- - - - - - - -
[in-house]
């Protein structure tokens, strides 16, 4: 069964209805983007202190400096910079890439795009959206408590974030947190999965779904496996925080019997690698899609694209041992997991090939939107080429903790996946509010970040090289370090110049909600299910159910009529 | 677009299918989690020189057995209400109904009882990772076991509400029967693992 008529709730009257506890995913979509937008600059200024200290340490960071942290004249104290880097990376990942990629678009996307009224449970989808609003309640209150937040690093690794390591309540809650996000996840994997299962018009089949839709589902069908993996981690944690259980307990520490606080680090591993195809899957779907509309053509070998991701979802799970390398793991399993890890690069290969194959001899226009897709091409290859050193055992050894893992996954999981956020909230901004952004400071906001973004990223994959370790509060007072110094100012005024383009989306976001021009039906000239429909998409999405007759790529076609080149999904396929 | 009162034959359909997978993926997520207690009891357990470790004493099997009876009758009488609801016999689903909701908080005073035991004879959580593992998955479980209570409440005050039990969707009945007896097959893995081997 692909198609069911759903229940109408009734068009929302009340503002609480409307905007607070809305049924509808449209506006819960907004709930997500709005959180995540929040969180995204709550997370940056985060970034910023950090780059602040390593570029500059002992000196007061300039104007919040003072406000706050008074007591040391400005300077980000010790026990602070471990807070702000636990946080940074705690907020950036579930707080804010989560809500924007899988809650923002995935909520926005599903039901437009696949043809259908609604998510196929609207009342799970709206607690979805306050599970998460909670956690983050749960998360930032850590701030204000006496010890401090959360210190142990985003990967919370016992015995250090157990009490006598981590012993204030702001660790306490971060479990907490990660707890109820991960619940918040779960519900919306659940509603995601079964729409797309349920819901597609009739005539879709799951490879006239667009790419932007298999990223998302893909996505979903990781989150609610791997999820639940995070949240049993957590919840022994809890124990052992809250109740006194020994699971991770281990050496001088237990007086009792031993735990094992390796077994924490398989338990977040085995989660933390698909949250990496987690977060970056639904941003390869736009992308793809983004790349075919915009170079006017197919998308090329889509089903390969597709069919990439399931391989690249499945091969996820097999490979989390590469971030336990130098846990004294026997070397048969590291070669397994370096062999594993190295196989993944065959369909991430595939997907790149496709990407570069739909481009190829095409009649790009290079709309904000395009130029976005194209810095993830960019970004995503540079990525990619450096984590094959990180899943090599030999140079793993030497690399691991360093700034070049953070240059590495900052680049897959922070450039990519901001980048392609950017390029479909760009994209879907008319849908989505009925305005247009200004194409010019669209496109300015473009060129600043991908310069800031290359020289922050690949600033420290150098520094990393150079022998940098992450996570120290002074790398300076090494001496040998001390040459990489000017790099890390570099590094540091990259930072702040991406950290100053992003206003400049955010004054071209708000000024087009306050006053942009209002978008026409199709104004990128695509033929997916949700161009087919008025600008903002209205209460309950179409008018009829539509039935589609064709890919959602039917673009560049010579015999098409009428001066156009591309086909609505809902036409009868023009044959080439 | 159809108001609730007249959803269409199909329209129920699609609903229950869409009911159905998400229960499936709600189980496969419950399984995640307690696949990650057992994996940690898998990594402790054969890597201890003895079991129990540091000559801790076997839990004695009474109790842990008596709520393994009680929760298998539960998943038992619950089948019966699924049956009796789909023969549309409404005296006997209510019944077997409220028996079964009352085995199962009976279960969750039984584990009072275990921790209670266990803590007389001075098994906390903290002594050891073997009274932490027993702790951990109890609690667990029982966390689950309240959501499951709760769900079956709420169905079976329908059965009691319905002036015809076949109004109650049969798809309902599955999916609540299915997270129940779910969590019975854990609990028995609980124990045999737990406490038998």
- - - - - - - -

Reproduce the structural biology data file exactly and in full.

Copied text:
[in-house]
């Protein structure tokens, strides 16, 4: 069964209805983007202190400096910079890439795009959206408590974030947190999965779904496996925080019997690698899609694209041992997991090939939107080429903790996946509010970040090289370090110049909600299910159910009529 | 677009299918989690020189057995209400109904009882990772076991509400029967693992 008529709730009257506890995913979509937008600059200024200290340490960071942290004249104290880097990376990942990629678009996307009224449970989808609003309640209150937040690093690794390591309540809650996000996840994997299962018009089949839709589902069908993996981690944690259980307990520490606080680090591993195809899957779907509309053509070998991701979802799970390398793991399993890890690069290969194959001899226009897709091409290859050193055992050894893992996954999981956020909230901004952004400071906001973004990223994959370790509060007072110094100012005024383009989306976001021009039906000239429909998409999405007759790529076609080149999904396929 | 009162034959359909997978993926997520207690009891357990470790004493099997009876009758009488609801016999689903909701908080005073035991004879959580593992998955479980209570409440005050039990969707009945007896097959893995081997 692909198609069911759903229940109408009734068009929302009340503002609480409307905007607070809305049924509808449209506006819960907004709930997500709005959180995540929040969180995204709550997370940056985060970034910023950090780059602040390593570029500059002992000196007061300039104007919040003072406000706050008074007591040391400005300077980000010790026990602070471990807070702000636990946080940074705690907020950036579930707080804010989560809500924007899988809650923002995935909520926005599903039901437009696949043809259908609604998510196929609207009342799970709206607690979805306050599970998460909670956690983050749960998360930032850590701030204000006496010890401090959360210190142990985003990967919370016992015995250090157990009490006598981590012993204030702001660790306490971060479990907490990660707890109820991960619940918040779960519900919306659940509603995601079964729409797309349920819901597609009739005539879709799951490879006239667009790419932007298999990223998302893909996505979903990781989150609610791997999820639940995070949240049993957590919840022994809890124990052992809250109740006194020994699971991770281990050496001088237990007086009792031993735990094992390796077994924490398989338990977040085995989660933390698909949250990496987690977060970056639904941003390869736009992308793809983004790349075919915009170079006017197919998308090329889509089903390969597709069919990439399931391989690249499945091969996820097999490979989390590469971030336990130098846990004294026997070397048969590291070669397994370096062999594993190295196989993944065959369909991430595939997907790149496709990407570069739909481009190829095409009649790009290079709309904000395009130029976005194209810095993830960019970004995503540079990525990619450096984590094959990180899943090599030999140079793993030497690399691991360093700034070049953070240059590495900052680049897959922070450039990519901001980048392609950017390029479909760009994209879907008319849908989505009925305005247009200004194409010019669209496109300015473009060129600043991908310069800031290359020289922050690949600033420290150098520094990393150079022998940098992450996570120290002074790398300076090494001496040998001390040459990489000017790099890390570099590094540091990259930072702040991406950290100053992003206003400049955010004054071209708000000024087009306050006053942009209002978008026409199709104004990128695509033929997916949700161009087919008025600008903002209205209460309950179409008018009829539509039935589609064709890919959602039917673009560049010579015999098409009428001066156009591309086909609505809902036409009868023009044959080439 | 159809108001609730007249959803269409199909329209129920699609609903229950869409009911159905998400229960499936709600189980496969419950399984995640307690696949990650057992994996940690898998990594402790054969890597201890003895079991129990540091000559801790076997839990004695009474109790842990008596709520393994009680929760298998539960998943038992619950089948019966699924049956009796789909023969549309409404005296006997209510019944077997409220028996079964009352085995199962009976279960969750039984584990009072275990921790209670266990803590007389001075098994906390903290002594050891073997009274932490027993702790951990109890609690667990029982966390689950309240959501499951709760769900079956709420169905079976329908059965009691319905002036015809076949109004109650049969798809309902599955999916609540299915997270129940779910969590019975854990609990028995609980124990045999737990406490038998």